122: WalmartLabs Test Armada with David Cadwallader

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Dave Cadwallader TestTalks

In this episode, we’ll be test talking with Dave Cadwallader, a senior engineering manager in automation infrastructure, about a fleet of proven, open-source test automation tools developed by WalmartLabs that can help you succeed with automation.

Get ready to discover lessons learned about building and maintaining code and infrastructure that support massive- scale testing at Walmart, as well as tips for working with front end web development teams on making them successful.

About David Cadwallader

Dave Cadwallader

Dave Cadwallader is currently a senior engineering manager of automation infrastructure at Walmart eCommerce. His goal is to help teams automate the tedious elements of testing, so that we can focus on the fun stuff and catch bugs sooner.

Dave is also a co-creator of the open source tool TestArmada. TestArmada is a fleet of testing tools for making cross-browser, end-to-end testing fast, user-friendly, and valuable at scale across large teams, without those annoying false positives.

Quotes & Insights from this Test Talk

  • Basically, a few of my colleagues and I took it upon ourselves to do a little weekend hackathon projects and try to put together some automation for testing checkout across multiple browsers, and we made some good progress, and then we just gained traction from there. Eventually, that led to me having my own team building a whole organization around test automation, and then starting to roll that out into multiple parts of the Walmart ecosystem. Now, it’s actually a part of our continuous delivery pipeline. It’s a mandatory part of what we do every day.
  • For the managers and the VP level persona, we really pitched this idea of continuous delivery. At the time, when we started this effort, Walmart had release cycles that would sometimes be 1 month apart, 2 months apart, and whenever we needed to do a release, there was just always a massive amount of stress, and coordination, and getting everybody on to this consolidated release train where we had to have people staying up till 4 in the morning doing a test cycle during off hours when it was less likely to affect customers, deploy something.
  • One of the goals with TestArmada is we didn’t want to be just another test automation library, so we didn’t try to reinvent that wheel. We internally chose to use Nightwatch as our testing library of choice because we’re a Node JS shop so everybody is already thinking in Node at our company and because the kind of syntax of Nightwatch was … we thought was very familiar or very easy to grasp for developers and some QA people alike, and we had to think about the persona of a QA person who didn’t have strong development experience, and so they might not necessarily use, or appreciate, or understand immediately some of the more advance JavaScript constructs around promises, and things like that, and callbacks.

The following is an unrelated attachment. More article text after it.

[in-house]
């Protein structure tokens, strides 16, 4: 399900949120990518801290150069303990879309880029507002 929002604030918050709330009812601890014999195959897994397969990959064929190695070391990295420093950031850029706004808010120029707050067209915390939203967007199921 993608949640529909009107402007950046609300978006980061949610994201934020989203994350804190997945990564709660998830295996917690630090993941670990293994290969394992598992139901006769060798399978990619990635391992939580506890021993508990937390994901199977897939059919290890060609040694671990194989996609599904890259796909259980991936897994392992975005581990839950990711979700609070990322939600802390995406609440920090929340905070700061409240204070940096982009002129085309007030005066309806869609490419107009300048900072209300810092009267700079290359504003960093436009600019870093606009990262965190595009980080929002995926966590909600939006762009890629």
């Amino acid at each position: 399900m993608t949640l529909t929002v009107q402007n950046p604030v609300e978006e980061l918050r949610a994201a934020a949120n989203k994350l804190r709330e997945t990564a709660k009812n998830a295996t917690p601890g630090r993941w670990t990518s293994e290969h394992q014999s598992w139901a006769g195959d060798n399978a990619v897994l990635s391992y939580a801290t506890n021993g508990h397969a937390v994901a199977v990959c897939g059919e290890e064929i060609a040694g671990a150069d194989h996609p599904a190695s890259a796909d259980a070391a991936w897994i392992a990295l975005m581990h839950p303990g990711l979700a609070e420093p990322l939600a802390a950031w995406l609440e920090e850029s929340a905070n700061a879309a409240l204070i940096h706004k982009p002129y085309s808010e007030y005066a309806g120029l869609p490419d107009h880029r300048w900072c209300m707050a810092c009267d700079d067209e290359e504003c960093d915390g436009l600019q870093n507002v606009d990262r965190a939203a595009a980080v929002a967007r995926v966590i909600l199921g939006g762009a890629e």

• When we first started rerunning failed tests multiple times before reporting their failure you should understand that when we first implemented this, we felt shamed. We felt ashamed of ourselves. This is something that as an engineer, you don’t want non-determinism. You don’t want errors that you feel like you can’t control, and we spent months really trying to pin down all of the different sources of flaky behavior in Selenium, and we talked to Sauce Labs about it. We talked with people in the community, and it was just a game of whack-a-mole, right?
  • It’s super important for us to not have false positives is because we have shifted to relying on test automation as hard gates as we call them for everything from deployments to pull requests, right? We believe firmly in this shift-left or as we like to call it, “Close the barn door before the horse bolts.” We run a cross-browser functional test suite of the entire smoke test suite for an application using Sauce Labs, using TestArmada on every single pull request.
  • I think my one piece of advice would be as developers, it’s very tempting for us to think about writing our tests from a developer’s point of view and thinking about, “Can I test with everything that’s going on under the hood? Can I test every technical aspect of my page?” Sometimes, what we’ve seen is that this really gets test writers and developers tripped up in this state of, “I’m trying to test something really complicated, and I can’t wrap my head around it,” and so what we really just try to steer everybody towards is test things that a user would test. Test things from the perspective of a user of the website.


Connect with David Cadwallader

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  1. Test armada is a great tool, we have been using it at Godaddy for over a year and it one of those strange tools that live upto its promise of reliability and parallelism. Thanks Dave for your efforts and this podcast.

    I would like to point out one thing that was discussed during podcast ‘test pyramid’ and how it is ok to have a hour glass shape. Test pyramid talks about E2E and integration tests and how they should be minimal, while Dave argues for 100% functional test coverage. All the tests that he mentioned for PRs, for build validation etc are all functional tests because they are using mocks, they are not E2E tests which test pyramid would like to minimize.

    E2E tests are hard/bad, necessary evil and they have to minimal, otherwise we would be bogged down with flakiness. I just don’t want folks to misunderstand what he meant and it would be nice if he clarifies it as well.

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